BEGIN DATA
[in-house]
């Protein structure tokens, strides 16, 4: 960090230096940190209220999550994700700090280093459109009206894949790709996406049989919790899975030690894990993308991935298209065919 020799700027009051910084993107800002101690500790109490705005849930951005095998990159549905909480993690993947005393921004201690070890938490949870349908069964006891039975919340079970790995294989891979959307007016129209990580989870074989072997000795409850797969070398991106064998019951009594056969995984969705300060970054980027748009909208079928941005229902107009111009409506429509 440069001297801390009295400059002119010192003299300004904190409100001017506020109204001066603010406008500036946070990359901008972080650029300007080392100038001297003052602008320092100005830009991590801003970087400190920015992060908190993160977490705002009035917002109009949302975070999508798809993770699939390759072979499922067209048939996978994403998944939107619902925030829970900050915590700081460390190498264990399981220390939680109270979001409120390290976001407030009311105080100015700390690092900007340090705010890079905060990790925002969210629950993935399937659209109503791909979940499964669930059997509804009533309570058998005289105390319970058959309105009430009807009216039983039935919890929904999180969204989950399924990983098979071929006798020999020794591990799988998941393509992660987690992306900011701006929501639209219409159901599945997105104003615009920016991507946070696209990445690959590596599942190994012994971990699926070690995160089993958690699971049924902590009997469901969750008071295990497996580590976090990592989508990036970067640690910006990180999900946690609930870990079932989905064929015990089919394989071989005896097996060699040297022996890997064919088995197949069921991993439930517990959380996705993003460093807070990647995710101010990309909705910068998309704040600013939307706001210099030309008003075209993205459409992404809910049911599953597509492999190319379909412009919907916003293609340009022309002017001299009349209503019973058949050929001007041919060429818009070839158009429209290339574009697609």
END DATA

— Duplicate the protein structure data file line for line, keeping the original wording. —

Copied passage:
[in-house]
């Protein structure tokens, strides 16, 4: 960090230096940190209220999550994700700090280093459109009206894949790709996406049989919790899975030690894990993308991935298209065919 020799700027009051910084993107800002101690500790109490705005849930951005095998990159549905909480993690993947005393921004201690070890938490949870349908069964006891039975919340079970790995294989891979959307007016129209990580989870074989072997000795409850797969070398991106064998019951009594056969995984969705300060970054980027748009909208079928941005229902107009111009409506429509 440069001297801390009295400059002119010192003299300004904190409100001017506020109204001066603010406008500036946070990359901008972080650029300007080392100038001297003052602008320092100005830009991590801003970087400190920015992060908190993160977490705002009035917002109009949302975070999508798809993770699939390759072979499922067209048939996978994403998944939107619902925030829970900050915590700081460390190498264990399981220390939680109270979001409120390290976001407030009311105080100015700390690092900007340090705010890079905060990790925002969210629950993935399937659209109503791909979940499964669930059997509804009533309570058998005289105390319970058959309105009430009807009216039983039935919890929904999180969204989950399924990983098979071929006798020999020794591990799988998941393509992660987690992306900011701006929501639209219409159901599945997105104003615009920016991507946070696209990445690959590596599942190994012994971990699926070690995160089993958690699971049924902590009997469901969750008071295990497996580590976090990592989508990036970067640690910006990180999900946690609930870990079932989905064929015990089919394989071989005896097996060699040297022996890997064919088995197949069921991993439930517990959380996705993003460093807070990647995710101010990309909705910068998309704040600013939307706001210099030309008003075209993205459409992404809910049911599953597509492999190319379909412009919907916003293609340009022309002017001299009349209503019973058949050929001007041919060429818009070839158009429209290339574009697609």